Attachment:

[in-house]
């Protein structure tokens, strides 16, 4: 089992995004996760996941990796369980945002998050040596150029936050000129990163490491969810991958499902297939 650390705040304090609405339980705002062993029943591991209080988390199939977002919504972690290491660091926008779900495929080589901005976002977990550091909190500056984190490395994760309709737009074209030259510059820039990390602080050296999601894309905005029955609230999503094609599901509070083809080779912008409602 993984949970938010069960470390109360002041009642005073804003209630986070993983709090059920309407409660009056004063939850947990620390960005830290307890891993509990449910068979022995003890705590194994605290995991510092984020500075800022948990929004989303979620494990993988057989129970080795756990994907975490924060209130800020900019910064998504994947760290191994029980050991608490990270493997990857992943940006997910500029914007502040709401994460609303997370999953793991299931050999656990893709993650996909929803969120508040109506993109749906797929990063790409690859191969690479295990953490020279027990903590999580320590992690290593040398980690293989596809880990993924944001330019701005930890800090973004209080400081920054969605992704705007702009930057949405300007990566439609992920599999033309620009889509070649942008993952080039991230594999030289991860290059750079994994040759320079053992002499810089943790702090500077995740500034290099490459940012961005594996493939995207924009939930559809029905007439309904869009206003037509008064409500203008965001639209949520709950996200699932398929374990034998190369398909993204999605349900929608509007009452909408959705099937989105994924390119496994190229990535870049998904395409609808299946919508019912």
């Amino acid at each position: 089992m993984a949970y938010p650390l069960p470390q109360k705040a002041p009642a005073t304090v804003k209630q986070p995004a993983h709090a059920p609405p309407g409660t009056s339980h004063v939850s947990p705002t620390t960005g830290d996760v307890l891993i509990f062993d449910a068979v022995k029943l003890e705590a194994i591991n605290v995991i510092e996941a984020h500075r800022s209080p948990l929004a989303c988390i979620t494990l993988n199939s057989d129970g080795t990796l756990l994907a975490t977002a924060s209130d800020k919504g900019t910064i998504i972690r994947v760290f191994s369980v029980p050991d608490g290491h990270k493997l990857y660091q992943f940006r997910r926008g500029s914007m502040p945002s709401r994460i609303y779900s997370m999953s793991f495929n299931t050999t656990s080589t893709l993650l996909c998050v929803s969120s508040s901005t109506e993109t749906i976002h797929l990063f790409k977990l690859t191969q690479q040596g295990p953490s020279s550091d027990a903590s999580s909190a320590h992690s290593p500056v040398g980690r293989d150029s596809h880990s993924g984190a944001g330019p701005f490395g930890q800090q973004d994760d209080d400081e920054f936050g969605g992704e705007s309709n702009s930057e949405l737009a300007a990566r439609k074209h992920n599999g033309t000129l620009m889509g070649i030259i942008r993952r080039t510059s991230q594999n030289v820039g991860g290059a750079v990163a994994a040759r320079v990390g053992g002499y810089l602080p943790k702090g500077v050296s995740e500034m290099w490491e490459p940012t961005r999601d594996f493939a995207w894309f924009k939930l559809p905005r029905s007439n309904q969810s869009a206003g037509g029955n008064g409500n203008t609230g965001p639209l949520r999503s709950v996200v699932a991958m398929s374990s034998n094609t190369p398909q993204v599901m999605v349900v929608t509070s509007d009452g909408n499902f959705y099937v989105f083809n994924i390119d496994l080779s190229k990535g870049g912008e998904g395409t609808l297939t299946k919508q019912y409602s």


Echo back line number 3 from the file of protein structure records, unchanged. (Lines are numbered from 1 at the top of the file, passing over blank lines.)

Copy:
């Amino acid at each position: 089992m993984a949970y938010p650390l069960p470390q109360k705040a002041p009642a005073t304090v804003k209630q986070p995004a993983h709090a059920p609405p309407g409660t009056s339980h004063v939850s947990p705002t620390t960005g830290d996760v307890l891993i509990f062993d449910a068979v022995k029943l003890e705590a194994i591991n605290v995991i510092e996941a984020h500075r800022s209080p948990l929004a989303c988390i979620t494990l993988n199939s057989d129970g080795t990796l756990l994907a975490t977002a924060s209130d800020k919504g900019t910064i998504i972690r994947v760290f191994s369980v029980p050991d608490g290491h990270k493997l990857y660091q992943f940006r997910r926008g500029s914007m502040p945002s709401r994460i609303y779900s997370m999953s793991f495929n299931t050999t656990s080589t893709l993650l996909c998050v929803s969120s508040s901005t109506e993109t749906i976002h797929l990063f790409k977990l690859t191969q690479q040596g295990p953490s020279s550091d027990a903590s999580s909190a320590h992690s290593p500056v040398g980690r293989d150029s596809h880990s993924g984190a944001g330019p701005f490395g930890q800090q973004d994760d209080d400081e920054f936050g969605g992704e705007s309709n702009s930057e949405l737009a300007a990566r439609k074209h992920n599999g033309t000129l620009m889509g070649i030259i942008r993952r080039t510059s991230q594999n030289v820039g991860g290059a750079v990163a994994a040759r320079v990390g053992g002499y810089l602080p943790k702090g500077v050296s995740e500034m290099w490491e490459p940012t961005r999601d594996f493939a995207w894309f924009k939930l559809p905005r029905s007439n309904q969810s869009a206003g037509g029955n008064g409500n203008t609230g965001p639209l949520r999503s709950v996200v699932a991958m398929s374990s034998n094609t190369p398909q993204v599901m999605v349900v929608t509070s509007d009452g909408n499902f959705y099937v989105f083809n994924i390119d496994l080779s190229k990535g870049g912008e998904g395409t609808l297939t299946k919508q019912y409602s």